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Quick question about Escape velocity 
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#1
Nov2909, 09:31 PM

P: 239

Okay this equation is giving me some trouble, I just have a question
vescape = √(2GM)/R Say I wanted to find the escape velocity of myself 3 meters away So I would use vescape = √(2)(6.674*10^11)((145*4.44)/9.8)/(3) = 5.419003598 *10^5 So does this mean something that moves that slow cannot escape me farther than 3 meters away? It doesn't seem right. My gravitational field feels so ephemeral. Is this correct? 


#2
Nov2909, 11:28 PM

HW Helper
P: 2,323

I don't know why your mass is 145/9.8 (you weigh only 15 kg???), but yes, your escape velocity is tiny, and yes, something moving slower than your escape velocity can't escape from you in an ideal world. In the real world, turbulence, Brownian motion, and the gravity of other objects make that conclusion moot.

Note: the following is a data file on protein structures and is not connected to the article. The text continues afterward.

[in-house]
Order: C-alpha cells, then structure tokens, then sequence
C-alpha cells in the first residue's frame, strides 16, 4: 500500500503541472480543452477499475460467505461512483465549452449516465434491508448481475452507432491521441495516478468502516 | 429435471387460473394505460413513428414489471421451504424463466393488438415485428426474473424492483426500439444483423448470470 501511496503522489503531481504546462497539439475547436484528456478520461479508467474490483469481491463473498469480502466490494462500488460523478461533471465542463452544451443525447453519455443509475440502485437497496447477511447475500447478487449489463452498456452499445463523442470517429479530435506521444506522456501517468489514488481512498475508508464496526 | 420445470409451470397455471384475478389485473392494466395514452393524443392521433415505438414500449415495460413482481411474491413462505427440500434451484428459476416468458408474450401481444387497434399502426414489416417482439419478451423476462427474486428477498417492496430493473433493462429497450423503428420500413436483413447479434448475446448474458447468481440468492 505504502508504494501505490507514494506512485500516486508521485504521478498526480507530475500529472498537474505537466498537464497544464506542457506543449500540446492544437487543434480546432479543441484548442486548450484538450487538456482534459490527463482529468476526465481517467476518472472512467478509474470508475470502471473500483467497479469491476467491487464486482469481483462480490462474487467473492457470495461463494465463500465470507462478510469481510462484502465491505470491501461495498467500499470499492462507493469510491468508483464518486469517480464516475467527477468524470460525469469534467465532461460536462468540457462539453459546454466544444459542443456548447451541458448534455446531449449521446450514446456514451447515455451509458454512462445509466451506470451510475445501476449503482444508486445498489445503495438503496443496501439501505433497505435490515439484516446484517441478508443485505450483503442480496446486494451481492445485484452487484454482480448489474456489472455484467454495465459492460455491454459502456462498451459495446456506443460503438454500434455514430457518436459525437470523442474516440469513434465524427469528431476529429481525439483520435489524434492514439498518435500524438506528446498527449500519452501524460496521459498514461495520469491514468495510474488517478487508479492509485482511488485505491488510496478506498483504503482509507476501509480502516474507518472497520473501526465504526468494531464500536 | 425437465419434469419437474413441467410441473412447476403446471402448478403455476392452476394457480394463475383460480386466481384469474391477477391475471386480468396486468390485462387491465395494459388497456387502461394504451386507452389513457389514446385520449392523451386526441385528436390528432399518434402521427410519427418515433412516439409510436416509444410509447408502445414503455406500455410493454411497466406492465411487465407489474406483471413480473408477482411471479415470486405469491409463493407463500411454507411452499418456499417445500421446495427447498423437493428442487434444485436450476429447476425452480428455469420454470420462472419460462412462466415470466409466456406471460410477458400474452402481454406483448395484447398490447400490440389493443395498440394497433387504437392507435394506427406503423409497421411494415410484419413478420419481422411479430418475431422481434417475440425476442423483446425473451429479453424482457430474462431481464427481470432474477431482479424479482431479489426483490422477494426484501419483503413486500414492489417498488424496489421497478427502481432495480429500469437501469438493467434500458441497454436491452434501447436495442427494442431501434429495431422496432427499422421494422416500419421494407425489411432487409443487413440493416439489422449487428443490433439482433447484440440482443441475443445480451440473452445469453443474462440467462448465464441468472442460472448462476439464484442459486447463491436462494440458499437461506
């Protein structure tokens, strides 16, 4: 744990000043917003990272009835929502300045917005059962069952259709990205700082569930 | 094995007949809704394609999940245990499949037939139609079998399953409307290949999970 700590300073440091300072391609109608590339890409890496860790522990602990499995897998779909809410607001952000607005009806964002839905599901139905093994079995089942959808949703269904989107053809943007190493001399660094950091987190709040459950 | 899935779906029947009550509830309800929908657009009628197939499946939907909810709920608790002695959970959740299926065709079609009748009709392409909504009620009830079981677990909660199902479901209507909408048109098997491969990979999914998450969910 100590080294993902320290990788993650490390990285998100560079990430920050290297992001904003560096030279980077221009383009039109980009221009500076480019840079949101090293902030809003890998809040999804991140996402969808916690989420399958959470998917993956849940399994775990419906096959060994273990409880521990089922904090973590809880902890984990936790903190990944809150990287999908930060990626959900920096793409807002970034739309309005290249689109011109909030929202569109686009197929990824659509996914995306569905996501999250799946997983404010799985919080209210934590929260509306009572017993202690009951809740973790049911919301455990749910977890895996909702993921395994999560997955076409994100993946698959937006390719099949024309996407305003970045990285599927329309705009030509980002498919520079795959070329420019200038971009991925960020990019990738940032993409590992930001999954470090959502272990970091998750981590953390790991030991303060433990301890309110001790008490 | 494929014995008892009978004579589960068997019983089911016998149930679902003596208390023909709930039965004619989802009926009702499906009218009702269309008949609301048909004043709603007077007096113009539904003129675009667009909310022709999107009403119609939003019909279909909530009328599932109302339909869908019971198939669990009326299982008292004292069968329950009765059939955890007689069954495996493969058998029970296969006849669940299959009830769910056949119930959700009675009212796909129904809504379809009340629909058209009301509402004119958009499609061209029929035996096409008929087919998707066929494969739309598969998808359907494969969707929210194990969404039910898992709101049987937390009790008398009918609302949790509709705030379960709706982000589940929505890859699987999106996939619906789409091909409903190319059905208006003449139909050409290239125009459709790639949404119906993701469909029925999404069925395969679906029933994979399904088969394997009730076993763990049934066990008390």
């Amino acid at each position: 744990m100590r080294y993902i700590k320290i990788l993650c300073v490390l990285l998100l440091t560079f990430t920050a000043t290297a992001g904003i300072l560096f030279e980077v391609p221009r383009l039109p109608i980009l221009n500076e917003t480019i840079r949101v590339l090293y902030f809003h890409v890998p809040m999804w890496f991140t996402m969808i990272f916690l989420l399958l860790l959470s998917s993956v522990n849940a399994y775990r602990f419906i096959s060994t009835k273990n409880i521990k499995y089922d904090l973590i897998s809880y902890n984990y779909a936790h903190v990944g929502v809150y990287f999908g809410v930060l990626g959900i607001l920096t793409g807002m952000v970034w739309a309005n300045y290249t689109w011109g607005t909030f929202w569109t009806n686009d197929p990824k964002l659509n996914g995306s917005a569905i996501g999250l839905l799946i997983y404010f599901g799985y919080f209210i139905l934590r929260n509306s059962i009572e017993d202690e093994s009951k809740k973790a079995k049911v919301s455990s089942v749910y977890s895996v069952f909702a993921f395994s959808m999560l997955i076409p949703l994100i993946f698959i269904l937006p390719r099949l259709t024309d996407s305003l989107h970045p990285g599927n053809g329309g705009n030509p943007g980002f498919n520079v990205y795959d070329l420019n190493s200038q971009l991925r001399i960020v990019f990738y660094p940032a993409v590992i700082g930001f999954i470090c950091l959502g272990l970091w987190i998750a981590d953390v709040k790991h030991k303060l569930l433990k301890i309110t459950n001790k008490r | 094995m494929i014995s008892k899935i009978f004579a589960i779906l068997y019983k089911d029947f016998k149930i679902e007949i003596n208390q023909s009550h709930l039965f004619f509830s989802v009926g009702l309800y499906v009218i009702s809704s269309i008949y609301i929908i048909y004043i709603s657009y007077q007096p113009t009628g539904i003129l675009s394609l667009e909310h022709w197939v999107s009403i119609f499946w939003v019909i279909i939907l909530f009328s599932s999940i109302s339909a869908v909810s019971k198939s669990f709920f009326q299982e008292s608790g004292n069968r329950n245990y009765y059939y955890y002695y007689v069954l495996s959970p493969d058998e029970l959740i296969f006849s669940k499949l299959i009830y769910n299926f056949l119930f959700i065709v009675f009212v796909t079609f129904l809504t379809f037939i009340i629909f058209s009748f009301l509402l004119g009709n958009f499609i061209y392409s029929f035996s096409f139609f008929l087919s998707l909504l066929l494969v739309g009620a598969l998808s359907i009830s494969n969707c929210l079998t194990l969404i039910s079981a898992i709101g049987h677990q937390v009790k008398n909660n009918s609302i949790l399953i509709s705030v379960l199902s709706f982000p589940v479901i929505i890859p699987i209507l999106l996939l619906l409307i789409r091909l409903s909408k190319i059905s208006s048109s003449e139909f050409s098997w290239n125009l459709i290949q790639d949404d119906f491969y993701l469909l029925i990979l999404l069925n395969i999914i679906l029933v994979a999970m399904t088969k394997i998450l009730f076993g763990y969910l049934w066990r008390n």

#3
Nov3009, 04:09 PM

P: 239

Weight is a force.
F = MA Therefore M = F/A or F/G So I could take my weight in ibs and divide it by 9.8 to get my mass. 


#4
Nov3009, 04:21 PM

Mentor
P: 41,325

Quick question about Escape velocity
If you weigh 145 pounds, your mass is about 66 kg. 


#5
Nov3009, 04:26 PM

P: 239




#6
Nov3009, 04:40 PM

P: 279

In theory, if you were isolated in a big region of empty space, and tried to toss say a marble away, it would return to you if the initial velocity were less than escape velocity, or it would go into orbit around you if it had a correct satellite velocity. I think ...
http://en.wikipedia.org/wiki/Escape_velocity The proper unit for mass in British enegineering is slugs, that is, your weight in pounds force divided by standard gravity 32.174 ft/s/s. Always work in some consistent set of units. 


#7
Nov3009, 04:49 PM

Mentor
P: 41,325

Of course, this calculation assumes that you are a spherical ball! (That's how the escape velocity formula is derived.) So I wouldn't take it too seriously. 


#8
Nov3009, 05:00 PM

P: 239

Thanks, the weight thing in newtons messed me up. Thank you so much anyways. I understand now. 


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